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Degrees of Maybe: How We Can All Make Better Predictions

NPR | June 26, 2017

Pundits and prognosticators make predictions all the time: about everything from elections, to sports, to global affairs. This week, we explore why they're often wrong, and how we can all do better.

Video: K-Pop Dance Routines Are A Workout For Body And Brain

NPR | June 26, 2017

In NPR's Elise Tries series, correspondent Elise Hu tries out new experiences in East Asia. In this episode from Seoul, K-pop dance steps prove too complicated for completion.

Could The Best Memory System Be One That Forgets?

NPR | June 23, 2017

Forget thinking about forgetting as failure. Researchers now say that ridding our brains of irrelevant details and outdated information helps us better navigate our ever-changing world.

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Forget Freud: Dreams Replay Our Everyday Lives

NPR | June 23, 2017 12:55 p.m.

Sigmund Freud thought dreams were all about wish fulfillment and repressed desire. But scientists now think they're linked to memory processing and consciousness. And they're often quite mundane.

Nation | Entertainment | Arts

Before Her Teacher's Murder, This 'Keepers' Witness Was Already Living A Nightmare

NPR | June 22, 2017 3:49 p.m.

In the docuseries The Keepers, Jean Wehner shares her story of being abused by her high school chaplain. She says the teacher she confided in may have been killed for knowing too much.

Books | Nation | Entertainment | Arts

Updating Frankenstein For The Age of Black Lives Matter

NPR | June 22, 2017 3:46 a.m.

The classic tale of the Monster resurrected from the dead gets a new treatment in Victor LaValle's new limited-series comic.

Food | Economy | Business | Entertainment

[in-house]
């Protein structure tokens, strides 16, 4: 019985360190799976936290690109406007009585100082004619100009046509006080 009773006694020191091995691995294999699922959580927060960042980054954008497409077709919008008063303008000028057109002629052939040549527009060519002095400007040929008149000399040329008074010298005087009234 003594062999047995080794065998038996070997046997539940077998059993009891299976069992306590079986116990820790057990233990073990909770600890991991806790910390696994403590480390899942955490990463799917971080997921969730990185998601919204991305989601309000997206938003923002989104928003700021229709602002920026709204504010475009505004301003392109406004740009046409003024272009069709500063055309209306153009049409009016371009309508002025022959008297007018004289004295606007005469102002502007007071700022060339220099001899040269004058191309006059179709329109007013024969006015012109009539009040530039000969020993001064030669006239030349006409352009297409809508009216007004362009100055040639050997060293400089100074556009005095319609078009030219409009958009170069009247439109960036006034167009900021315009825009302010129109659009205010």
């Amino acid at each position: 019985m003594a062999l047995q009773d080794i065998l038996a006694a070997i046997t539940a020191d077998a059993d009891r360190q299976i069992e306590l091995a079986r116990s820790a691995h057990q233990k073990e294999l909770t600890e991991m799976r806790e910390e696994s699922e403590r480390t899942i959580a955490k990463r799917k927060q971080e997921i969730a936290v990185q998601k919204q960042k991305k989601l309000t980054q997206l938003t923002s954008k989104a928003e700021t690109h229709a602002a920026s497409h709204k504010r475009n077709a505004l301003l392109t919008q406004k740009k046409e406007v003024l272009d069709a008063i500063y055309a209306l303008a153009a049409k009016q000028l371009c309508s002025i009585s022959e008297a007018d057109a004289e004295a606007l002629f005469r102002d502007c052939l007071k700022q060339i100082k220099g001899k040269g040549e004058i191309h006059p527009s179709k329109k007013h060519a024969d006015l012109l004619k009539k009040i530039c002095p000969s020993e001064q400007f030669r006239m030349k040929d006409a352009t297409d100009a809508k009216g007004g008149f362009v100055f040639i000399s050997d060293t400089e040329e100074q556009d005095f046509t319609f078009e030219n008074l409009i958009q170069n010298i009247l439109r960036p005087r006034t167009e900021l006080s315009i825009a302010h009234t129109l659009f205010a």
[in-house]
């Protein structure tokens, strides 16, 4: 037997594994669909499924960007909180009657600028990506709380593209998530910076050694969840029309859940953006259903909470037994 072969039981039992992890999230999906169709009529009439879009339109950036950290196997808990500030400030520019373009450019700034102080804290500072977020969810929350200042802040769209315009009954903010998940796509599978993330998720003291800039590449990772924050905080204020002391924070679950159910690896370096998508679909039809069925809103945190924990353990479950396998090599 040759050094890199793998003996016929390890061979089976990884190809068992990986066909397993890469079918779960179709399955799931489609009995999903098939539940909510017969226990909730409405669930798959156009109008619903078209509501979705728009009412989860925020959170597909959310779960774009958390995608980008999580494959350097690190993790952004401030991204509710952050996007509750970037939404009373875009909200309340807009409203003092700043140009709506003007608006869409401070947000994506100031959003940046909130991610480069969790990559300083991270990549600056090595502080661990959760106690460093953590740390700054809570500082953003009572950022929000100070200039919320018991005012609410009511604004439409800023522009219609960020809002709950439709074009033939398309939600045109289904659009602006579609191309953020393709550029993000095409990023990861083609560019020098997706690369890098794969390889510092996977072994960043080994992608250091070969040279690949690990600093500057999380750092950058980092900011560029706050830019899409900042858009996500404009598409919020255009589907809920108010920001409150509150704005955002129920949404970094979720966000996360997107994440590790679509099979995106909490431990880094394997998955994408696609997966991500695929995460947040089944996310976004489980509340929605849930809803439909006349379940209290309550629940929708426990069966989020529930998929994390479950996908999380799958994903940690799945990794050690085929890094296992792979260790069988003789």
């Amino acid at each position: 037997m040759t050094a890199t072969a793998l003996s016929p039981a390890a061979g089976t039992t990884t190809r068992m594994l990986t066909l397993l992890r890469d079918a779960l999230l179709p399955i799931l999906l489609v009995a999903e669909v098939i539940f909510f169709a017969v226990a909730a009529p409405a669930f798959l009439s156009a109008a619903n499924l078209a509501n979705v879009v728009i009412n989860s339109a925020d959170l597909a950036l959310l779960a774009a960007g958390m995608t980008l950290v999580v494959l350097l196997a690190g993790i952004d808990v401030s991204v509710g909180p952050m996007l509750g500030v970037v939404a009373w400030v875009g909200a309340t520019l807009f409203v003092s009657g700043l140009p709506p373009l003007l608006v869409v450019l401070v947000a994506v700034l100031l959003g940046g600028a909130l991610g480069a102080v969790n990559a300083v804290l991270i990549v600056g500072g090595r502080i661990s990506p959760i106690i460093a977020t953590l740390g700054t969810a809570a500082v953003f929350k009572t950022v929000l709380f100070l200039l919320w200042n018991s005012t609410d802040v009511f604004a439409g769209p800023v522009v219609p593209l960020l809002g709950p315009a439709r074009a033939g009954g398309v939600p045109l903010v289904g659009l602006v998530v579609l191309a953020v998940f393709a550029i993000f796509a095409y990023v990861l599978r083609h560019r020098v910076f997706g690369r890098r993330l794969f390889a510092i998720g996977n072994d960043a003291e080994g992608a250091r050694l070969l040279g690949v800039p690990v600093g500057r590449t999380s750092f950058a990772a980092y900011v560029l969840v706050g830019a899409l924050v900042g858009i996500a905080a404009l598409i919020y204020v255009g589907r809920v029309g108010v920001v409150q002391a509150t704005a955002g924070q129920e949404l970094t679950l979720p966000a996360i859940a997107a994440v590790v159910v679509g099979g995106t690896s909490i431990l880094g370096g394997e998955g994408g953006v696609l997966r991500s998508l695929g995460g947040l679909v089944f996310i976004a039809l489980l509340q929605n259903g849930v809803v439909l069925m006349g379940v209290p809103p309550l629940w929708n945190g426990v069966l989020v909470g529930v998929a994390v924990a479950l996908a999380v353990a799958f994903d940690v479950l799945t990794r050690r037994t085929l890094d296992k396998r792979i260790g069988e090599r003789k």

Diageo Buys George Clooney's Tequila Company For Up To $1 Billion

NPR | June 21, 2017 2:41 p.m.

The company sold its first bottles in 2013, after Clooney and a friend created a tequila to serve in their vacation homes in Cabo San Lucas.

Technology | Entertainment

Why You Should Play Video Games

NPR | June 20, 2017 11:05 a.m.

We live in a world of endless pressing concerns with so many competing avenues of being productive. A good game makes no demands: All that matters is the enjoyment of the doing, says Adam Frank.

Science | Entertainment | Arts | Election

When Is It 'Terrorism'? How The Media Cover Attacks By Muslim Perpetrators

NPR | June 20, 2017 6:06 a.m.

In the last five years, just 12 percent of terrorist attacks in the U.S. were carried out by Muslims. More than 50 percent were perpetrated by far-right extremists. So why the media focus on "Islamic terrorism"?

Food | Science | Environment | Entertainment | Business

How Your Sandwich Changed The World

NPR | June 20, 2017 5:52 a.m.

What road did your lunch travel before it reached your plate? NPR's latest animated video follows a BLT from the fields where it began its journey.

Entertainment | Arts | Election

Julius Caesar Production Closes, But Debate Over Art And Politics Likely to Rage On

NPR | June 19, 2017 10:59 a.m.

A production of Shakespeare's Julius Caesar that ends Sunday has drawn the ire of conservatives for its depiction of President Trump as the ill-fated Roman politician.

Nation | Entertainment | Arts

What Does Mistrial In Cosby's Case Mean In Court Of Public Opinion?

NPR | June 18, 2017 5 a.m.

On this Father's Day, NPR's TV critic Eric Deggans analyzes the impact of the mistrial in the sexual assault case against superstar comic and philanthropist, Bill Cosby — once known as America's Dad.

Health | Nation | Entertainment | Science

The Roots Of Consciousness: We're Of 2 Minds

NPR | June 16, 2017 11:12 a.m.

Surgery that severs the link between brain hemispheres reveals that those halves have way different views of the world. We ask a pioneering scientist what that tells us about human consciousness.